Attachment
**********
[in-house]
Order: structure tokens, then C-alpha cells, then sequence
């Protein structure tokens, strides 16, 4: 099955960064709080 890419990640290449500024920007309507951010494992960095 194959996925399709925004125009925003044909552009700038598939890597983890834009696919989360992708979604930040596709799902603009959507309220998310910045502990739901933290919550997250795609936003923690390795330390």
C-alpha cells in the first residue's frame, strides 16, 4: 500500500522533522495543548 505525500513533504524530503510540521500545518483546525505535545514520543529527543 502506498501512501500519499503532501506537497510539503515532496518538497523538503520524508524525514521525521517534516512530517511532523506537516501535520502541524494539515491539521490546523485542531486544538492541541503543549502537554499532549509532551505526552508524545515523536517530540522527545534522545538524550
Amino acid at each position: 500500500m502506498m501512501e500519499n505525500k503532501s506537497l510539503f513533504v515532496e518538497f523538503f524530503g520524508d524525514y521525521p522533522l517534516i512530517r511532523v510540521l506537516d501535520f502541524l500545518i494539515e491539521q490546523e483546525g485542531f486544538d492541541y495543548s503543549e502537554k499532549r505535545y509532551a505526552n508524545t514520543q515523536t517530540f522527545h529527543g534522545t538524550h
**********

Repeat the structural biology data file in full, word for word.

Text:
[in-house]
Order: structure tokens, then C-alpha cells, then sequence
């Protein structure tokens, strides 16, 4: 099955960064709080 890419990640290449500024920007309507951010494992960095 194959996925399709925004125009925003044909552009700038598939890597983890834009696919989360992708979604930040596709799902603009959507309220998310910045502990739901933290919550997250795609936003923690390795330390």
C-alpha cells in the first residue's frame, strides 16, 4: 500500500522533522495543548 505525500513533504524530503510540521500545518483546525505535545514520543529527543 502506498501512501500519499503532501506537497510539503515532496518538497523538503520524508524525514521525521517534516512530517511532523506537516501535520502541524494539515491539521490546523485542531486544538492541541503543549502537554499532549509532551505526552508524545515523536517530540522527545534522545538524550
Amino acid at each position: 500500500m502506498m501512501e500519499n505525500k503532501s506537497l510539503f513533504v515532496e518538497f523538503f524530503g520524508d524525514y521525521p522533522l517534516i512530517r511532523v510540521l506537516d501535520f502541524l500545518i494539515e491539521q490546523e483546525g485542531f486544538d492541541y495543548s503543549e502537554k499532549r505535545y509532551a505526552n508524545t514520543q515523536t517530540f522527545h529527543g534522545t538524550h